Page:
We performed a similar GSEA analysis on genes found deregulated in uteri of 66H-MMU13 versus C57/BL6. Only one hallmark entitled ‘PANCREAS_BETA_CELLS’ was found significant in the upregulated genes list (FWER = 0.008), suggesting that alterations of uterine gene expression resemble those found in the pancreas (the genes involved in the detection of this cluster were Insm1, Chga, Isl1, Pklr, Sst, G6pc2, Pcsk2, Neurod1 and Nkx6-1, which induced 5.1-, 2.3-, 2.1-, 1.7-, 1.6-, 1.5-, 1.4-, 1.3- and 1.25-fold, respectively). By contrast, six hallmarks were significant in downregulated genes, which are INFLAMMATORY_RESPONSE, INTERFERON_GAMMA_RESPONSE, TNFA_SIGNALING_VIA_NFKB, IL2_STAT5_SIGNALING, IL6_JAK_STAT3_SIGNALING and ALLOGRAFT_REJECTION. The first of them is represented in figure 3 along with the most downregulated genes. On the whole, the uterus of the 66H-MMU13 mice was characterized by a strong downregulation of genes involved in inflammation and immunity. The analysis of the C2 gene set from GSEA confirmed a great contrast between the number of upregulated gene sets (48 with an FDR < 0.25) and downregulated gene sets (711 gene sets with a FDR < 0.25). In the downregulated clusters, a vast quantity of inflammatory/immune pathways are present (related to viral infection, IFN targets, CTLA4 pathway, Graft-versus host disease, etc.). In the upregulated groups, beta cell development is present, consistent with the hallmarks previously identified.
3.2. Promoter analysis of deregulated genes identifies Foxd1 as the most relevant candidate gene to explain 66H-MMU13 phenotype
The list of genes present in the Mus spretus fragment has previously been published . Several genes in this region are putatively involved in the phenotype observed, such as F2rl1, F2r. Bioinformatics analysis of putative TFBS using Genomatix showed that transcription factors (TFs) encompassing forkhead binding sites (FKHD) in placental tissue were at the top of the list (statistical discrepancy between promoters of repressed and induced genes). More specifically, repressed genes contained twice as many FKHD than promoters of induced genes (2.54 versus 1.27, p = 0.0009; electronic supplementary material, table S1 and figure S1). The fragment of spretus chromosome 13 fixed in the 66H-MMU13 strain contains only one forkhead domain transcription factor: Foxd1. It is therefore a strong candidate to explain the gene deregulation associated with the elevated ER in 66H-MMU13 line. Because Foxd1 was not modified in the array, our hypothesis was that the spretus and musculus versions of Foxd1 had different effects on gene regulation, rather than one version being differentially expressed compared with the other.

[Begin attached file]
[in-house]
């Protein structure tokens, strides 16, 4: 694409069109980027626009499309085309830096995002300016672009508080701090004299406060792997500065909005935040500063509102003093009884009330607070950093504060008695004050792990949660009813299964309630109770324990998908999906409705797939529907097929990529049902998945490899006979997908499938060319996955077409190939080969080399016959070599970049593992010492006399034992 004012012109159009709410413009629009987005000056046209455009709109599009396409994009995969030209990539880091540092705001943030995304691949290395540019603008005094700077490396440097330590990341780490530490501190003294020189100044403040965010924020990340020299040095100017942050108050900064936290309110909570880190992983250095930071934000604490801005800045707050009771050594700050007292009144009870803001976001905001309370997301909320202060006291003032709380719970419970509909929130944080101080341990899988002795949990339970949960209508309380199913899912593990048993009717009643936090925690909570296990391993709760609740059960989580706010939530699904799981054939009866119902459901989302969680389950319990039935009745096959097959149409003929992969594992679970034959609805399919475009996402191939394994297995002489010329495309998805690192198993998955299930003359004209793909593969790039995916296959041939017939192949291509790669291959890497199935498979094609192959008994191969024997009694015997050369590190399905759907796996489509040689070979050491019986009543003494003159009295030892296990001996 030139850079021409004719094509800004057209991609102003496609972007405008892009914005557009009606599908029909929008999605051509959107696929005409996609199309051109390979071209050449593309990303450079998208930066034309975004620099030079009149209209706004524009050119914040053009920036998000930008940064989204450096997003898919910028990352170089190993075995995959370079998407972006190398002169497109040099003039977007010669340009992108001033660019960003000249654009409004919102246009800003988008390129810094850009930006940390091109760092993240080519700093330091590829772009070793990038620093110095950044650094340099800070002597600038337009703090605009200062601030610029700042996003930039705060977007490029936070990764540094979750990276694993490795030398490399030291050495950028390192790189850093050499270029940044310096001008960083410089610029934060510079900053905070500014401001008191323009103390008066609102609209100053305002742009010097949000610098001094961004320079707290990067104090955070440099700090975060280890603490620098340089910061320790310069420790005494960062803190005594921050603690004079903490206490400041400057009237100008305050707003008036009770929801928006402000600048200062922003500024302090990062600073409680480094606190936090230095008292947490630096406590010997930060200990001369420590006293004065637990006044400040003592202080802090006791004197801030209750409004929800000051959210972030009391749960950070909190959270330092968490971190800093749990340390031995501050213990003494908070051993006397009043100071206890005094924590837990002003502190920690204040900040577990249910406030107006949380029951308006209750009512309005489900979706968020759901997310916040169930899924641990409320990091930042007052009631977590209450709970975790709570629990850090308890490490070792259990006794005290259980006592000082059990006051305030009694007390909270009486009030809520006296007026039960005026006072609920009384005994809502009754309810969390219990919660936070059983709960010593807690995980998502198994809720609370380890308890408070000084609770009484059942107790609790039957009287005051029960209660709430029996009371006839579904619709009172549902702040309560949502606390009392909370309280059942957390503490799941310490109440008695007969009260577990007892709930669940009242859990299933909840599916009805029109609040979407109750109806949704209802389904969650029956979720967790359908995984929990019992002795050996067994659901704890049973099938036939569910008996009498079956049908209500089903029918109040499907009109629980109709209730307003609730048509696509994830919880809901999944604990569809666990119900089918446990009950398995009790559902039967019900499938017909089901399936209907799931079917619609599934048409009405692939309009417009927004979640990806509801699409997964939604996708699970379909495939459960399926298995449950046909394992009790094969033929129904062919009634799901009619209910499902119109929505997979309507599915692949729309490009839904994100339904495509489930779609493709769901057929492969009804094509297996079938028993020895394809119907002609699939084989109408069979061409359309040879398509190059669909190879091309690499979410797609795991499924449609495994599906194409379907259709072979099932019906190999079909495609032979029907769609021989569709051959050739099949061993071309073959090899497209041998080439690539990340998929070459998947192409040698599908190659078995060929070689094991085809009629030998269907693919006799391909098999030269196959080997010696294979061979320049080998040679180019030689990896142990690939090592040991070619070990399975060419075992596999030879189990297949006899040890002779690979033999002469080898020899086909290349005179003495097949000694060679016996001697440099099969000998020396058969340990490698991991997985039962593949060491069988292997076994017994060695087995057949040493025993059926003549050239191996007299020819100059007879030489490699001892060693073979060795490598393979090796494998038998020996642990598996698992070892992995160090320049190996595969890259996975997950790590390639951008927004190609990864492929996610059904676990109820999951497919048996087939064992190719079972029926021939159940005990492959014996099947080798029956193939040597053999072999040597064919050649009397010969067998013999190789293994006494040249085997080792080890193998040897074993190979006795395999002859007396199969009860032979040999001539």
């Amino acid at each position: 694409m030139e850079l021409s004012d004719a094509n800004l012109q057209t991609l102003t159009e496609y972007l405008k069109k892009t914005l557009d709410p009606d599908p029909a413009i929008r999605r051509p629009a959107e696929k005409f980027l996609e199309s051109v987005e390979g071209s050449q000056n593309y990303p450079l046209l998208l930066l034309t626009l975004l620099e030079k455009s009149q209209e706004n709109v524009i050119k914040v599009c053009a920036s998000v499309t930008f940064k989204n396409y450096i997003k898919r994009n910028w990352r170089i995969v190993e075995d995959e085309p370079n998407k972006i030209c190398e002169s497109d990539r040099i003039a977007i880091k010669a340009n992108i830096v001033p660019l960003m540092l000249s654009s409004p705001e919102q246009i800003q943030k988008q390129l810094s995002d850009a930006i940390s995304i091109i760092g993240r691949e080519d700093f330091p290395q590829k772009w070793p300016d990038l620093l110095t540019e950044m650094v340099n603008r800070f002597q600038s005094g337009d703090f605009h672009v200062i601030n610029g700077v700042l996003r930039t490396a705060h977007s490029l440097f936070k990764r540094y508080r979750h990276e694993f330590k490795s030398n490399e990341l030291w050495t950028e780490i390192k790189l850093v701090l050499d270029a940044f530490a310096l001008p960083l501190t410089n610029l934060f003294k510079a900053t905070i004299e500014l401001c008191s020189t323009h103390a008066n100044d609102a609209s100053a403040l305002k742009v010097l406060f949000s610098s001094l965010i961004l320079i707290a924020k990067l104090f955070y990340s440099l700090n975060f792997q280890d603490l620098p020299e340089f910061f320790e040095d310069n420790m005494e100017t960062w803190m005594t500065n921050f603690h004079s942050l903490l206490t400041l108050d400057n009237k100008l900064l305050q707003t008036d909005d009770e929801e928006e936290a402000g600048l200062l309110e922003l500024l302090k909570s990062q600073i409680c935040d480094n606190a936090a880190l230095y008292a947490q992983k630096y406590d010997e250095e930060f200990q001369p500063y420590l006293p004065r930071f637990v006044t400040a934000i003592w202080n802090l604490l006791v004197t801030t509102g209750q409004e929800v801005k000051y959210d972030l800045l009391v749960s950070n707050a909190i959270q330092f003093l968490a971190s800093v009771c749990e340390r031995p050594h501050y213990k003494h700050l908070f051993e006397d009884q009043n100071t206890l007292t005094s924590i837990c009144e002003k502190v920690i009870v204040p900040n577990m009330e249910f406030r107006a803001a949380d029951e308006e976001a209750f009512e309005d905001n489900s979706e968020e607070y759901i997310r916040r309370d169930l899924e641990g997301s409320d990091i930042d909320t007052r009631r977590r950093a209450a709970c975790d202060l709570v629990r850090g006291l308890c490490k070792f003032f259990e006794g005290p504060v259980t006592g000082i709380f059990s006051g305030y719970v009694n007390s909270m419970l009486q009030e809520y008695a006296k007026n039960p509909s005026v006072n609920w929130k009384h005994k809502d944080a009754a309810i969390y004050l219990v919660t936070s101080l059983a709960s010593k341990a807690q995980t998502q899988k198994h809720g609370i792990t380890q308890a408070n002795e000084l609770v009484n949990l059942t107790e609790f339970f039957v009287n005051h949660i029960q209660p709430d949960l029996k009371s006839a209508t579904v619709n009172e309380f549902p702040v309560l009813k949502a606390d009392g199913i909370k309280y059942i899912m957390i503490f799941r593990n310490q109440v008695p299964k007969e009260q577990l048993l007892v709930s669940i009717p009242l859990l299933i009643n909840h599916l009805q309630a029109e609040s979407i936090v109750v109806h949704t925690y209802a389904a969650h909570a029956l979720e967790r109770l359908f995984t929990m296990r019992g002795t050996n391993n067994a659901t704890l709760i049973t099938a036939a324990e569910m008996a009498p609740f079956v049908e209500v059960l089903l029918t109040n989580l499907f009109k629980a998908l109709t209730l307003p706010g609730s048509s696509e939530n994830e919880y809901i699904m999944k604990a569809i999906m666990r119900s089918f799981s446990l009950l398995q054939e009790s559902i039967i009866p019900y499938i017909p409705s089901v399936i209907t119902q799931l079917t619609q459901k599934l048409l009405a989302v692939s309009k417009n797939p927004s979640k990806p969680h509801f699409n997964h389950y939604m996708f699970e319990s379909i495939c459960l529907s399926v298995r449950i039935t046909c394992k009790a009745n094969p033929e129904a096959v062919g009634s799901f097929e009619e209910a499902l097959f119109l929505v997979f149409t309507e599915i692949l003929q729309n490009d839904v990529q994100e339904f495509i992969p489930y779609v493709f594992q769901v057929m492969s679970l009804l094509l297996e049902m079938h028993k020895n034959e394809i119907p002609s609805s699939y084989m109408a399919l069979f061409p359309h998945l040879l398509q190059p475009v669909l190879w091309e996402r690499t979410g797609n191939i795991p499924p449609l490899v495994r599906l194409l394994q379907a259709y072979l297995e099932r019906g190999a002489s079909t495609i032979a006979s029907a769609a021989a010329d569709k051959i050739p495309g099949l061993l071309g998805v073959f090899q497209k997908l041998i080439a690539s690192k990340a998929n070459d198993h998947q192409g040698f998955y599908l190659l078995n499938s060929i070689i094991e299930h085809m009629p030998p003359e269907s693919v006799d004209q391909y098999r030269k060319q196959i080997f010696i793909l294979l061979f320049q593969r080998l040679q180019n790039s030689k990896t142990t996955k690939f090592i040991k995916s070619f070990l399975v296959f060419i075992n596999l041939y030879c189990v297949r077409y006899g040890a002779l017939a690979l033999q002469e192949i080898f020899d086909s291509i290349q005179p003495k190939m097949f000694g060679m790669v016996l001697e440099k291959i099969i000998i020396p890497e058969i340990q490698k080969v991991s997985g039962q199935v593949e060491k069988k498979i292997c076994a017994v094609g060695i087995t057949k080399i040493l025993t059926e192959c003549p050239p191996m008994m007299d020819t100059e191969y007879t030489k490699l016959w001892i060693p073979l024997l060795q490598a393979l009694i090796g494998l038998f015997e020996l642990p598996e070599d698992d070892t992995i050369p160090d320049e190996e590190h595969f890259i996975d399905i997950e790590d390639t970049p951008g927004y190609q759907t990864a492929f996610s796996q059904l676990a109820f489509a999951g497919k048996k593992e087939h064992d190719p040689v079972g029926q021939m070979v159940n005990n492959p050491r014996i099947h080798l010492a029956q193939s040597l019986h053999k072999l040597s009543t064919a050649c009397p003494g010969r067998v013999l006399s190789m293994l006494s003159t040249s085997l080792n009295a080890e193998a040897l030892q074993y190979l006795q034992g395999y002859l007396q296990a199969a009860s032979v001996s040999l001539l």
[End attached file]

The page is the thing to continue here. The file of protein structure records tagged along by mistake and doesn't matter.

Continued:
3.3. Spretus version of Foxd1 presents sequence variants which have functional consequences on its target genes
Direct sequencing of the complete Foxd1 coding region from Mus spretus and 66H-MMU13 animals revealed five non-synonymous variants relative to the C57B6/J version: p.Asp73Glu, p.Asn126Glu, p.Thr152Ala, p.Asp76_Leu77InsAsp and p.Pro319del. One specific variant, Foxd1-Thr152Ala, drew our attention because it is located in the protein's forkhead DNA-binding domain (DBD) and threonine in position 152 is strictly conserved during evolution except in spretus (figure 4). The SIFT software predicted a highly deleterious effect of a change of this threonine into an alanine (as found in spretus; score: 0.00) as this mutation triggers the disappearance of a predicted phosphorylation hot-spot. We next tested the functional effect of p.Thr152Ala variant on promoters of known Foxd1 target genes which were among the deregulated genes in microarray analyses of 66H-MMU13 placenta/uterus: Pgf and C3.
In luciferase assays, the spretus version of Foxd1 (Foxd1-ms) was able to transactivate Mus musculus Pgf (Pgf-mm) promoter but to a lesser extent (approx. threefold reduction, p-value < 0.001) than Foxd1 Mus musculus version (Foxd1-mm). Similarly, Foxd1-mm transactivation of the spretus Pgf (Pgf-ms) promoter was reduced compared with its effects on Pgf-mm promoter. However, Foxd1-mm transactivation of Pgf-ms promoter was significantly higher than that of spretus Foxd1 version (Foxd1-ms), suggesting that Foxd1 Mus musculus version leads to a higher activation of Pgf promoter whether from musculus or spretus (figure 5). The Foxd1-Thr152Ala mutation alone significantly decreased Foxd1 ability to transactivate Pgf promoter. Conversely, Foxd1-ms overexpression led to higher C3-mm promoter transcription activity than that induced by the Foxd1-mm version while the Foxd1-T152A mutation alone had no significant differences regarding control (figure 5). On the whole, these data demonstrate that Foxd1 spretus and musculus versions have different effects on their target genes, in agreement with a model in which the gene deregulation and associated ER phenotype in 66H-MMU13 strain are mainly due to sequence variants in Foxd1 spretus version, compared with musculus.